The Mid-Autumn Festival
is one of the most important festivities in China,
According to Chinese lunar calendar, the 15th day of the 8th month is the exact
midst of autumn, so it's called the Mid-Autumn Festival. The Mid-Autumn Festival
is an evening celebration when families gather together to light lanterns, eat
moon cakes and appreciate the round moon. On that night, the moon appears to be
at its roundest and brightest. The full moon is a symbol for family reunion,
which is why that day is also known as the Festival of Reunion.
The Mid-Autumn Festival
celebrations date back to more than 2,000 years ago. In feudal times, Chinese
emperors prayed to Heaven for a prosperous year. They chose the morning of the
15th day of the second lunar month to worship the sun and the night of the 15th
day of the eighth lunar month to hold a ceremony in praise of the moon. In the
western district of Beijing is the Yuetan
Park, which originally was the Temple of
Moon, and every year the emperor would go there to offer a
sacrifice to the moon.
This ancient custom
became prevalent in the Tang Dynasty (618-907) that people enjoyed and
worshipped the full moon. In the Southern Song Dynasty (1127-1279), however,
people sent round moon cakes to their relatives as gifts in expression of their
best wishes of family reunion. When it turned dark, they gazed up at the full
silver moon or went sightseeing by lakes, to celebrate the festival.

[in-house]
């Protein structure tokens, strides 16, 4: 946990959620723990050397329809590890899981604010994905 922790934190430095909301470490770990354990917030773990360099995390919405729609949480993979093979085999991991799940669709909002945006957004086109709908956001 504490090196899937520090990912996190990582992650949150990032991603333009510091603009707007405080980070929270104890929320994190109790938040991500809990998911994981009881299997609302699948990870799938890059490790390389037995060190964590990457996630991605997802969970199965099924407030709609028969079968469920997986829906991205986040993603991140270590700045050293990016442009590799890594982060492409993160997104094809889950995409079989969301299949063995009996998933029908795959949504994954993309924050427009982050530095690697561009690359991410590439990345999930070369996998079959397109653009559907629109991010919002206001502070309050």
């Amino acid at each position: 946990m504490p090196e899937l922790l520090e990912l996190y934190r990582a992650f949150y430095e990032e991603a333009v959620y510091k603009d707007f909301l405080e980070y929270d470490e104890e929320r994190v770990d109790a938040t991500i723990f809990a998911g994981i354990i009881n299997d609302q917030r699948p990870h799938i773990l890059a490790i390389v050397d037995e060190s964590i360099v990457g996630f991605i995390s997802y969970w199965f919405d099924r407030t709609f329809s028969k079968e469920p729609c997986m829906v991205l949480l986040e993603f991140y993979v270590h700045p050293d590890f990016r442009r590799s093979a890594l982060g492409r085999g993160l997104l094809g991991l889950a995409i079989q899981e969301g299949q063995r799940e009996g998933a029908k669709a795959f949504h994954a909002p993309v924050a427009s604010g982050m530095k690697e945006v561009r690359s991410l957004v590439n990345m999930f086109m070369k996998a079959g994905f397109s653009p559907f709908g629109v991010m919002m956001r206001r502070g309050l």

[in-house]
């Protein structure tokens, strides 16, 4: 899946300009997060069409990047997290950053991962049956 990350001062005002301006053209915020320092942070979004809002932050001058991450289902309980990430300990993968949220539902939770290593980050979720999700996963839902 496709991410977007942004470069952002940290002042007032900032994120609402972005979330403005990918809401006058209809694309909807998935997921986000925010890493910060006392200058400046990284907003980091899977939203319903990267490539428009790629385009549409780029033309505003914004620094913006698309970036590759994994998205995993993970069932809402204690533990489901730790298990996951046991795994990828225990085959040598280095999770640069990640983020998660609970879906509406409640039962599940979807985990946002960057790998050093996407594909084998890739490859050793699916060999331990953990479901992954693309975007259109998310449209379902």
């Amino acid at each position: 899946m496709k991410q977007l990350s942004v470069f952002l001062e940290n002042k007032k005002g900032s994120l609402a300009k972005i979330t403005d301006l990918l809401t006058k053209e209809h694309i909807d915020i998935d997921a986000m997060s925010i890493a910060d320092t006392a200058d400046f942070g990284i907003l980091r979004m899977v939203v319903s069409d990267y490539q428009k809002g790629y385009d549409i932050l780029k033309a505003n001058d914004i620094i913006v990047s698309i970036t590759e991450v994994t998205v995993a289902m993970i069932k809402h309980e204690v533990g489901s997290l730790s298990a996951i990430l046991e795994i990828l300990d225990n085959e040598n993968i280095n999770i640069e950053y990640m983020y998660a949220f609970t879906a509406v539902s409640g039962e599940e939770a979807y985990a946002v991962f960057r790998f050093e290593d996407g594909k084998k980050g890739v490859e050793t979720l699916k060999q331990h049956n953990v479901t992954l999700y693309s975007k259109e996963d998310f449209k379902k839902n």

Since the Ming
(1368-1644) and Qing dynasties (1644-1911), the custom of Mid-Autumn Festival
celebration has become unprecedentedly popular. Together with the celebration
appeared some special customs in different parts of the country, such as burning
incense, planting Mid-Autumn trees, lighting lanterns on towers and fire dragon
dances, etc. Whenever the festival sets in, people would look up at the full
silver moon, drinking wine to celebrate their happy life, or thinking of their
relatives and friends far from home and extending all of their best wishes to
farmers have just finished gathering their crops and bringing in fruits from
the orchards. They are overwhelmed with joy when they have a bumper harvest and
at the same time, they feel quite relaxed after a year of hard work. So the
15th day of the eighth lunar month (the Mid-Autumn Festival) has gradually evolved
as a widely celebrated festival for ordinary people.
Night falls. The land
is bathed in silver moonlight. Families set up tables in their courtyards or sit
together on their balconies, chatting and sharing offerings to the moon.
Together, they enjoy the enchanting spell of night. Naturally, they are reminded
of beautiful legends about the moon.